Sabotaged by clichés and occasional hokeyness, Raymond's film is at its best when wordless.
Chronicling the true story of Iranian artist Afshin Ghaffarian, Desert Dancer is defined by its highs and lows. The stuff you’d expect from a movie called Desert Dancer—that is, dancing…in the desert—is delivered in full by first-time director Richard Raymond, and it’s really good. Though they don’t all take place on sand dunes, the film’s dance scenes are things of beauty, sweeping, wordless tributes to the human body in motion that express the characters’ emotional state better than any words could. Problem is, the rest of the film in between the dance scenes is chock-full of words: hokey, uninspired dialogue, Hollywood clichés, and a superfluous love story sabotage a film that should have been about art’s power to make change, but instead winds up being a formulaic ensemble drama.
Nevertheless, the dancing is great, and a lot of that is due to the context by which it’s framed: for dancing, these people could be killed. Reece Ritchie plays Ghaffarian, a student at the University of Tehran who starts an underground dance troupe with a handful of brave, plucky activist friends, played by Bamshad Abedi-Amin, Tom Cullen, and Marama Corlett. Joining the group later is Elaheh (Freida Pinto), a talented interpretive dancer who quickly emerges as the star player. The troupe must stay underground because dancing is forbidden by the Iranian government, and dancing in public could get you arrested, or worse, murdered by fundamentalist goons on the streets.
Excluding Elaheh, the dancers are all beginners, learning all their moves from YouTube (before Elaheh takes the reins, that is) and practicing in an abandoned warehouse. As their act begins to come together, Ghaffarian convinces the group that they should perform in public. Problem is, the Iranian regime and its followers are ubiquitous as hell, so they’ll have to find somewhere secluded. They decide on putting on their modern dance masterpiece in the desert, inviting a small group of select, progressive young folks to be their audience. If word gets out about the show, it could spell their doom, but the feeling of freedom, to them, would be worth every drop of blood.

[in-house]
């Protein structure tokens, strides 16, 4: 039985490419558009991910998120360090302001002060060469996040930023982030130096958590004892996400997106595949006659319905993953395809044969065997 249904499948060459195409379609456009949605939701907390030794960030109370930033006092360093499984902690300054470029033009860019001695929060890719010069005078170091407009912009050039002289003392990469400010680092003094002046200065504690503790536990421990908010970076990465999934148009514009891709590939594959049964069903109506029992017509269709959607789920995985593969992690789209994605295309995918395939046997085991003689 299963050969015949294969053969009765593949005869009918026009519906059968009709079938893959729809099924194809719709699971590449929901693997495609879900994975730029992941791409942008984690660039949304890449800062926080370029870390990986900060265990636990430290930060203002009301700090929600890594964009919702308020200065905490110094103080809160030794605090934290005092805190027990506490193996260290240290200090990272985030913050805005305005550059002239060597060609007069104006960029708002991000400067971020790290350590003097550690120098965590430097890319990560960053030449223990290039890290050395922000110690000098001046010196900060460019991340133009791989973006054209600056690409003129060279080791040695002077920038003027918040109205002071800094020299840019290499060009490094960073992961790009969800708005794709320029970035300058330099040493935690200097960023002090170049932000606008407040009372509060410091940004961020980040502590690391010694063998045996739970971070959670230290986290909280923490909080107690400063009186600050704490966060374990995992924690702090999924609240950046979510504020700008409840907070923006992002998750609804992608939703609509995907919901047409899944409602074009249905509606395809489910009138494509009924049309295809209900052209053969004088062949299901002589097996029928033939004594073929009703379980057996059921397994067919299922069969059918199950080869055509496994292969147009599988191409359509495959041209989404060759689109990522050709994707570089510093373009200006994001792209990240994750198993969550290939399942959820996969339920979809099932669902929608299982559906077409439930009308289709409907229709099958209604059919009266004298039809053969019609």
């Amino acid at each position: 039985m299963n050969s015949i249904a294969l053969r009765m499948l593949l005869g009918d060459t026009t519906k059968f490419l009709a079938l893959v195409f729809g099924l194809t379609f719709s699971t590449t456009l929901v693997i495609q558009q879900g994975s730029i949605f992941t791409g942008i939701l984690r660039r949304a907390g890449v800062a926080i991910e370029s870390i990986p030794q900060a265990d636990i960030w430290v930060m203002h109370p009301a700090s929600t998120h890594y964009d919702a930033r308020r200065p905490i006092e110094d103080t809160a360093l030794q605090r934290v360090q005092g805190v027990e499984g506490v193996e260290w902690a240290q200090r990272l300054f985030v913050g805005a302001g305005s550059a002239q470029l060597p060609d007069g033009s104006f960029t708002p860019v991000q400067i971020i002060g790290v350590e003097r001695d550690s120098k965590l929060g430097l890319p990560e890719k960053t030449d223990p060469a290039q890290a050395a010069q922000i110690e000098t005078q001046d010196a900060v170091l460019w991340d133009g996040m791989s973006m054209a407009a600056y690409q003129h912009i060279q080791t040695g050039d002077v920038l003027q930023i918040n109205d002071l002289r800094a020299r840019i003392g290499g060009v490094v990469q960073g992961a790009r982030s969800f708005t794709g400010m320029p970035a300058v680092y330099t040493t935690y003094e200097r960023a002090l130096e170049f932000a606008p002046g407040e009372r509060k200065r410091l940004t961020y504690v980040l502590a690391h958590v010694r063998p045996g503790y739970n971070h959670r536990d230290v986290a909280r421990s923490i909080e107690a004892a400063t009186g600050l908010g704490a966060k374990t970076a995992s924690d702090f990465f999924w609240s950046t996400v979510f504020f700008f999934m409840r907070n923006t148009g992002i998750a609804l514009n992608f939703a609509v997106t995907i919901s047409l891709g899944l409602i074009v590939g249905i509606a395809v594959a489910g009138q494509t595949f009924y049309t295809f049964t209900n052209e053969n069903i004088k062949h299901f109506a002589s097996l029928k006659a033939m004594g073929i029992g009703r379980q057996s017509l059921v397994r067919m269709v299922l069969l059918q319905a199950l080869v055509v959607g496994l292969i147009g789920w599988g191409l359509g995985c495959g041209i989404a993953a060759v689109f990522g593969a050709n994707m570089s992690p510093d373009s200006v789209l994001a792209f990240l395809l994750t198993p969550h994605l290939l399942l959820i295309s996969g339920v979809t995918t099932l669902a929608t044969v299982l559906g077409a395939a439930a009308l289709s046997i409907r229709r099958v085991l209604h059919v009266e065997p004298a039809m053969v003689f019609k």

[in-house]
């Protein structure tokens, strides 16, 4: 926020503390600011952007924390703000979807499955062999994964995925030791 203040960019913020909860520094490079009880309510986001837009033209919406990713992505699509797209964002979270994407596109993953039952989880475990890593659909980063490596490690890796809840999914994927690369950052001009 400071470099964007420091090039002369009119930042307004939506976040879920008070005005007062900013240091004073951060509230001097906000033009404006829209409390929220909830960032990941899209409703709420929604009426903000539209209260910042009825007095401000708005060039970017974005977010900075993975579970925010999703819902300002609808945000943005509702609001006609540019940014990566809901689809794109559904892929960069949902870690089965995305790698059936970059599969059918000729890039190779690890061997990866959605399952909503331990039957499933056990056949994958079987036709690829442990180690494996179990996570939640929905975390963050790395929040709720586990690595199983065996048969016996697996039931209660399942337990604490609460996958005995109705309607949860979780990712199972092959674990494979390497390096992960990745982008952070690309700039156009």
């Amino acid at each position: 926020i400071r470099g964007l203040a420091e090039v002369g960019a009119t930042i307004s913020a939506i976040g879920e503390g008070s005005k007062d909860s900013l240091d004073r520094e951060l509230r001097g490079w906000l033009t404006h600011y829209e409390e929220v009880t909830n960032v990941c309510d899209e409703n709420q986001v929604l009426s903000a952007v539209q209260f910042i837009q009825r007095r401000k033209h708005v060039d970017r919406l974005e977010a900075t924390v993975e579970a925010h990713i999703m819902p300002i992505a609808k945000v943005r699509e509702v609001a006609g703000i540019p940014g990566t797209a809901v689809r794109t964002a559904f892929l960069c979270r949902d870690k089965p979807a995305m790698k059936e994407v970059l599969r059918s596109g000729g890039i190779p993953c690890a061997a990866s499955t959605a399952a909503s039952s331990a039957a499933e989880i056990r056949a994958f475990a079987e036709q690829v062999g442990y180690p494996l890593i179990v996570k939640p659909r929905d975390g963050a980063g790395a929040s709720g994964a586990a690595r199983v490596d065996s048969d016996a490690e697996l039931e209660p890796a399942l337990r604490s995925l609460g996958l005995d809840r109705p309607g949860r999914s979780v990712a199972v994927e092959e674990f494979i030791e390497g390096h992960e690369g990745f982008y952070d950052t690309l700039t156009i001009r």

On a grand scale, Ghaffarian’s story of putting his life on the line to create art is poignant and inspirational. It’s a stirring reminder of art’s true vitality. But the film loses focus constantly, throwing in protracted subplots that sap the gravity out of the story. The most egregious of these detours is Ghaffarian’s romance with Elaheh, who happens to be a heroin addict as well as a gifted dancer. Watching him nurse her back to health adds little to the overarching story, and in hindsight, after seeing how the film ends, this chapter feels completely unnecessary. Pinto and Ritchie’s performances are good, though, so it’s not a total loss.
There are some strange decisions made throughout the film that make it feel somewhat impure. The threat of death doesn’t feel as menacing as you’d think it would, and when violence is shown, Raymond seems to hold back. The characters also speak to each other exclusively in English, which feels odd, especially when they’re discussing things like policies of the Iranian government. This was clearly a film made for Westerners, and as a result it feels less earnest at times. When the characters stop speaking with their mouths and start speaking with their bodies is when things click.
What’ll stick in your mind the most after watching Desert Dancer are the gorgeous dance sequences, each of which is memorable. When Elaheh auditions to be in the dance company, she busts out into an interpretive routine full of undulating motions and delicate swoops of the arm. The music is minimal, accentuating the haunting quality of the performance. The climactic dance in the desert, a three-way routine between Ritchie, Pinto, and Cullen, is a breathtaking display of physical storytelling, as is Ritchie’s solo performance in the film’s final act, which takes place on a theater stage in Paris.
Desert Dancer‘s finale is where it really comes together, Ghaffarian spilling his heart out about the horrific oppression he and his friends have been subjected to back in Iran. What makes it so good (aside from how outstanding Ritchie is), is that the movie finally gets straight to the point: Ghaffarian lived in a world where he wasn’t allowed to be himself, not allowed to be human, a reality he refuses to accept. It’s his ambition and relentless drive to express his true feelings that make his story so extraordinary, and though Raymond takes the long road to get there, he eventually gets it across.